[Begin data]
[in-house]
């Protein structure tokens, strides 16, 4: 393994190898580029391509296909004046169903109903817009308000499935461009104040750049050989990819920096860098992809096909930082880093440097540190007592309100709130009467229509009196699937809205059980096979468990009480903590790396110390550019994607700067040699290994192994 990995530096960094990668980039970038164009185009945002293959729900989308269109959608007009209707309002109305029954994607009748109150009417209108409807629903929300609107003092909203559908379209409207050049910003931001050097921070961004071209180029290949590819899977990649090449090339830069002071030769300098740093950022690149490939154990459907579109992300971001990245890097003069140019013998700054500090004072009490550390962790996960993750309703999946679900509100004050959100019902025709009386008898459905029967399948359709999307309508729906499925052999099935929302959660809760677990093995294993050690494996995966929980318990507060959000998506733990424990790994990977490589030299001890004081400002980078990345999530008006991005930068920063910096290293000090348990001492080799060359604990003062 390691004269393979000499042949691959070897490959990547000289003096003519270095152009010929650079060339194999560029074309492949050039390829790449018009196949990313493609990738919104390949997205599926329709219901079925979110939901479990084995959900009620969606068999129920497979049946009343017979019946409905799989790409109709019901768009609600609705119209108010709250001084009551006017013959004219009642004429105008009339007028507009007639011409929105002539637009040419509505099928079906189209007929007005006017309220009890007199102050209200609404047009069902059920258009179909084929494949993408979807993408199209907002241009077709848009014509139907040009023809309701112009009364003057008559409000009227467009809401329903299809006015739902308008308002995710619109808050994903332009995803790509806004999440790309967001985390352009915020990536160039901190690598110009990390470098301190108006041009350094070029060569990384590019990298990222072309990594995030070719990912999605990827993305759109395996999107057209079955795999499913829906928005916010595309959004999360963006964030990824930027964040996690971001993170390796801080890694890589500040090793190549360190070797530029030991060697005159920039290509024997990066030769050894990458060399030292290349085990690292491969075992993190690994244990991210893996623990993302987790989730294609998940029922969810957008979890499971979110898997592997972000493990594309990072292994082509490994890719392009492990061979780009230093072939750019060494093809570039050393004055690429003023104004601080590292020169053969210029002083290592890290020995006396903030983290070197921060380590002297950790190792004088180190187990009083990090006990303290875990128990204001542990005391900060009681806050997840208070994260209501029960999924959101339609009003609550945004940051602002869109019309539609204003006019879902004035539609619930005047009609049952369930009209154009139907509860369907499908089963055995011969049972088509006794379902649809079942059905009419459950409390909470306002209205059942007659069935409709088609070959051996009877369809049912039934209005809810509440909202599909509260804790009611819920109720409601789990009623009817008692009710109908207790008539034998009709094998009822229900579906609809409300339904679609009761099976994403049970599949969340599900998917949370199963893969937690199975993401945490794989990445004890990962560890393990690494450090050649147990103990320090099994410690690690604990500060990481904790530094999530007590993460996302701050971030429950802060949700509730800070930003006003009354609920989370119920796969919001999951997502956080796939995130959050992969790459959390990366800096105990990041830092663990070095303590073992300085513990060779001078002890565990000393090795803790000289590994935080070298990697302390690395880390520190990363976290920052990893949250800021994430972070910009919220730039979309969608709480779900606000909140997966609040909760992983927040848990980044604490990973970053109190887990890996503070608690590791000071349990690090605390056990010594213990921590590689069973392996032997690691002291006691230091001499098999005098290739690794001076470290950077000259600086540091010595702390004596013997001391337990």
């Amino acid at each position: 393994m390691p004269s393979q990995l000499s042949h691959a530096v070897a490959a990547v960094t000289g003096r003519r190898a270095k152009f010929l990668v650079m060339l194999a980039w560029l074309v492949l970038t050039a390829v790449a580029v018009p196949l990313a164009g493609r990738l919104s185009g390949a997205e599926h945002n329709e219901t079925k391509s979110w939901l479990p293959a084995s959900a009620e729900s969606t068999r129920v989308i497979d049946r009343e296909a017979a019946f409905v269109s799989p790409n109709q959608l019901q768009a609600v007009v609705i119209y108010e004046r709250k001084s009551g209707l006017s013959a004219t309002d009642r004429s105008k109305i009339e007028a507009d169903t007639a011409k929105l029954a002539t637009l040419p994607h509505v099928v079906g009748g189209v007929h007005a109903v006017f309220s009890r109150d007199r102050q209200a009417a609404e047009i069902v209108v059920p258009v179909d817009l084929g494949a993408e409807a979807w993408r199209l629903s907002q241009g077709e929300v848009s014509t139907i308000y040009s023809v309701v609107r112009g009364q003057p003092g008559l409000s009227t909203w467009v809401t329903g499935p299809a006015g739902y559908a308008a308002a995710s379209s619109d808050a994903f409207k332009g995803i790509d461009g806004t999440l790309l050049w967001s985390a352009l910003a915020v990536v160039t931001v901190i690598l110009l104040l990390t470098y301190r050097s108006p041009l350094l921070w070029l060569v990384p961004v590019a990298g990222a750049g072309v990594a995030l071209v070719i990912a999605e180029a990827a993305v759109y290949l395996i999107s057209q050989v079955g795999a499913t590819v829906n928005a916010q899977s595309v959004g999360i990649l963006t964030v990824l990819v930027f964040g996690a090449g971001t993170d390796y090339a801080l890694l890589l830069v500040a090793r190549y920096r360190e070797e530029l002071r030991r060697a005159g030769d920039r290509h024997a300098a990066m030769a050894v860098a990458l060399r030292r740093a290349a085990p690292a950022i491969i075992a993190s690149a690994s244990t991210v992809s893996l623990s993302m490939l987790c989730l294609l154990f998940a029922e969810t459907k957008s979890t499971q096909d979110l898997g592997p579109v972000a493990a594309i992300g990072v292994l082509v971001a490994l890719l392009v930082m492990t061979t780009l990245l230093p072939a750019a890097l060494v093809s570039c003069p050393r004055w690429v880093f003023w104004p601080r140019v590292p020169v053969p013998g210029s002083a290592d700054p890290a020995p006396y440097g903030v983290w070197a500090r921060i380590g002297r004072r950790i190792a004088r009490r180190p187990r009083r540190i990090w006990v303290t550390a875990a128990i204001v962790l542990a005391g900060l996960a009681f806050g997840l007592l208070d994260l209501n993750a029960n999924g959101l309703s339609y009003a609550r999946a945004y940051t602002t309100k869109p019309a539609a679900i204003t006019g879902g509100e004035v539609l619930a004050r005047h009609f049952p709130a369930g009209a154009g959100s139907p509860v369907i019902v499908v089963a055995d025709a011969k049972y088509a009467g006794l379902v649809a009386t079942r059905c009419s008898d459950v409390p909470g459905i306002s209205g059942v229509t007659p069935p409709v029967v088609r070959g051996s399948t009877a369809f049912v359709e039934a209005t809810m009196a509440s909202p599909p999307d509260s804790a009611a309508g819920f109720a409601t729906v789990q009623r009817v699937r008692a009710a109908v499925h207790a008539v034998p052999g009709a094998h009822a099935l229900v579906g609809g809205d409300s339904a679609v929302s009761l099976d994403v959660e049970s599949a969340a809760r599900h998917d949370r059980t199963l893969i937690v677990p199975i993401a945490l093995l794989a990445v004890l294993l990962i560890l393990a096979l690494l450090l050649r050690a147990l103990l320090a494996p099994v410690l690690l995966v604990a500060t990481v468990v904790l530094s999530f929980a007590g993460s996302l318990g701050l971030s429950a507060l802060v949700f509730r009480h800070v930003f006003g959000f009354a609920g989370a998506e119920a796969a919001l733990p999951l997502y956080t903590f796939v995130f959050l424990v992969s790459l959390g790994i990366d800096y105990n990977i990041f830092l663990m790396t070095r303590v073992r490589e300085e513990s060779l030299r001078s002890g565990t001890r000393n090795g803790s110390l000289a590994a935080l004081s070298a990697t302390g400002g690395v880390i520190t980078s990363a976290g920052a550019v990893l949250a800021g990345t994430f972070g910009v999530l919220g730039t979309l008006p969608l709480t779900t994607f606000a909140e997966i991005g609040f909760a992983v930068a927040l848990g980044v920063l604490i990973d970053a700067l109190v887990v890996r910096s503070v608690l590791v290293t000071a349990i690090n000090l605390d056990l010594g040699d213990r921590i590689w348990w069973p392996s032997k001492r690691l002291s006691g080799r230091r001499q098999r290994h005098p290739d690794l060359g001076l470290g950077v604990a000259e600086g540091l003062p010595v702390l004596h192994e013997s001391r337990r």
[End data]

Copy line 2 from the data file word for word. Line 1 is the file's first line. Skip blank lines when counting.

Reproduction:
């Protein structure tokens, strides 16, 4: 393994190898580029391509296909004046169903109903817009308000499935461009104040750049050989990819920096860098992809096909930082880093440097540190007592309100709130009467229509009196699937809205059980096979468990009480903590790396110390550019994607700067040699290994192994 990995530096960094990668980039970038164009185009945002293959729900989308269109959608007009209707309002109305029954994607009748109150009417209108409807629903929300609107003092909203559908379209409207050049910003931001050097921070961004071209180029290949590819899977990649090449090339830069002071030769300098740093950022690149490939154990459907579109992300971001990245890097003069140019013998700054500090004072009490550390962790996960993750309703999946679900509100004050959100019902025709009386008898459905029967399948359709999307309508729906499925052999099935929302959660809760677990093995294993050690494996995966929980318990507060959000998506733990424990790994990977490589030299001890004081400002980078990345999530008006991005930068920063910096290293000090348990001492080799060359604990003062 390691004269393979000499042949691959070897490959990547000289003096003519270095152009010929650079060339194999560029074309492949050039390829790449018009196949990313493609990738919104390949997205599926329709219901079925979110939901479990084995959900009620969606068999129920497979049946009343017979019946409905799989790409109709019901768009609600609705119209108010709250001084009551006017013959004219009642004429105008009339007028507009007639011409929105002539637009040419509505099928079906189209007929007005006017309220009890007199102050209200609404047009069902059920258009179909084929494949993408979807993408199209907002241009077709848009014509139907040009023809309701112009009364003057008559409000009227467009809401329903299809006015739902308008308002995710619109808050994903332009995803790509806004999440790309967001985390352009915020990536160039901190690598110009990390470098301190108006041009350094070029060569990384590019990298990222072309990594995030070719990912999605990827993305759109395996999107057209079955795999499913829906928005916010595309959004999360963006964030990824930027964040996690971001993170390796801080890694890589500040090793190549360190070797530029030991060697005159920039290509024997990066030769050894990458060399030292290349085990690292491969075992993190690994244990991210893996623990993302987790989730294609998940029922969810957008979890499971979110898997592997972000493990594309990072292994082509490994890719392009492990061979780009230093072939750019060494093809570039050393004055690429003023104004601080590292020169053969210029002083290592890290020995006396903030983290070197921060380590002297950790190792004088180190187990009083990090006990303290875990128990204001542990005391900060009681806050997840208070994260209501029960999924959101339609009003609550945004940051602002869109019309539609204003006019879902004035539609619930005047009609049952369930009209154009139907509860369907499908089963055995011969049972088509006794379902649809079942059905009419459950409390909470306002209205059942007659069935409709088609070959051996009877369809049912039934209005809810509440909202599909509260804790009611819920109720409601789990009623009817008692009710109908207790008539034998009709094998009822229900579906609809409300339904679609009761099976994403049970599949969340599900998917949370199963893969937690199975993401945490794989990445004890990962560890393990690494450090050649147990103990320090099994410690690690604990500060990481904790530094999530007590993460996302701050971030429950802060949700509730800070930003006003009354609920989370119920796969919001999951997502956080796939995130959050992969790459959390990366800096105990990041830092663990070095303590073992300085513990060779001078002890565990000393090795803790000289590994935080070298990697302390690395880390520190990363976290920052990893949250800021994430972070910009919220730039979309969608709480779900606000909140997966609040909760992983927040848990980044604490990973970053109190887990890996503070608690590791000071349990690090605390056990010594213990921590590689069973392996032997690691002291006691230091001499098999005098290739690794001076470290950077000259600086540091010595702390004596013997001391337990």